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Recovery is Within Reach

By Todd

When I first came to WMCMH I was in desperate need of help. My life was plagued with turbulent ups and downs. I was lost and had no ability to see any light at the end of a very dark tunnel.

When I arrived I had a counselor that introduced me to cognitive behavioral therapy. When I started therapy I could not believe that there was hope for me.  But, as I sat there week after week sometimes unable to do nothing more than cry, this is where I began the first steps of my recovery! My therapist urged me to take small steps.  He was incredibly patient with me and he gave me a starting point to anchor me in my fragile mental state.  I proceeded to slowly develop an understanding of my condition, and of my Mental Illness. After a time, I learned that I experience Schizoaffective Disorder.

Over time, and slowly, I started to see tiny points of light in what I thought was utter darkness and despair. I began to feel stronger and better able to control my illness. What was once a bleak pit filled with despair and loss became a tunnel that connected me with a stronger and better version of myself!

After this, I transitioned into the Assertive Community Treatment (ACT) team.  From there I learned how to be around people again.  I learned that I perhaps had something worthwhile in me that I could offer the rest of the world.  Slowly, I learned from the ACT team that I had a purpose and I had a place in life.  And yes, even though I had an illness, it did not define me.  I indeed had something positive to offer this world.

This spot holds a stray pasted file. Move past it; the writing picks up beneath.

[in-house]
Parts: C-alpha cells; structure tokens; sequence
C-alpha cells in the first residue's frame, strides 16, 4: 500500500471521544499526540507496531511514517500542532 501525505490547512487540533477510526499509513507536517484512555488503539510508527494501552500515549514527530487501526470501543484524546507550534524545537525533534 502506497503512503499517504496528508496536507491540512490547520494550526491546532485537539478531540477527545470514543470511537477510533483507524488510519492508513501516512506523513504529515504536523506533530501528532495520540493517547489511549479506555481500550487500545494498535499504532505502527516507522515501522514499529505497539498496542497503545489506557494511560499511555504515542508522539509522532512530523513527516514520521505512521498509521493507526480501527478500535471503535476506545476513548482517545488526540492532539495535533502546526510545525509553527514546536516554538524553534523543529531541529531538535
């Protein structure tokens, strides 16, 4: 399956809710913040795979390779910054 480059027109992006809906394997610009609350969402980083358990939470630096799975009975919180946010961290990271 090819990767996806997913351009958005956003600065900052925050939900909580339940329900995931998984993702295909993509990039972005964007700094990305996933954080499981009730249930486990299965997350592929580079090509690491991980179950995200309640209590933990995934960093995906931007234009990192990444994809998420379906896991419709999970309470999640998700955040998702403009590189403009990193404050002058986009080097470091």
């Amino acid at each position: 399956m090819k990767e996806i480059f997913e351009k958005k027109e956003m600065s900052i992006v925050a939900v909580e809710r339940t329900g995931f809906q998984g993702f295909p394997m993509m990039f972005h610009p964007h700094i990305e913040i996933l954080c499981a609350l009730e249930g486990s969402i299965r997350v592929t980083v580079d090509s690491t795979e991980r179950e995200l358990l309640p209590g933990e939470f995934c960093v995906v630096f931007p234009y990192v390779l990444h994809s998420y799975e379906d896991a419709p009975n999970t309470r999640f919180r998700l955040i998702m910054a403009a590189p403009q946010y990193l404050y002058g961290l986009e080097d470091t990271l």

After some time working with the ACT team, I started Dialectical Behavioral Therapy (DBT).  I began to learn and successfully use the skills I learned at WMCMH in ACT and DBT to pursue different aspects of my life.  But alas, my recovery faltered temporarily.  I reverted back to my early struggles, to a time before I learned my new skills.

This was temporary.  I returned to WMCMH once again and restarted my journey towards recovery. One thing I learned was that medication, when properly used, enables people to live successful lives. I went back to working with the ACT team, where I was reminded again that I am worthy to have the things in life that I thought were not for me.  I continued participating in medication reviews, and continued to slowly improve.  Although I sometimes got stuck and even slid backwards, I worked with my WMCMH team to use the skills I had learned and the appropriate medications to continue to make progress.

Now, on the other side of that dark and dismal tunnel, I am happy and better adjusted to life. I eventually became a member of the Consumer Advisory Panel (CAP), and now I’m on the Board of Directors for WMCMH!!! WOW!!

My life and struggles are proof that recovery is possible, but also that there is so much more available to those that have Illness and disorders then can be imagine from the darkness of depression and despair!! I learned that if you reach out, people at WMCMH can help you to better control your disorder, but also better control your life!! Please never stop trying.  Recovery is within reach.  The darkness and clouds will fade!!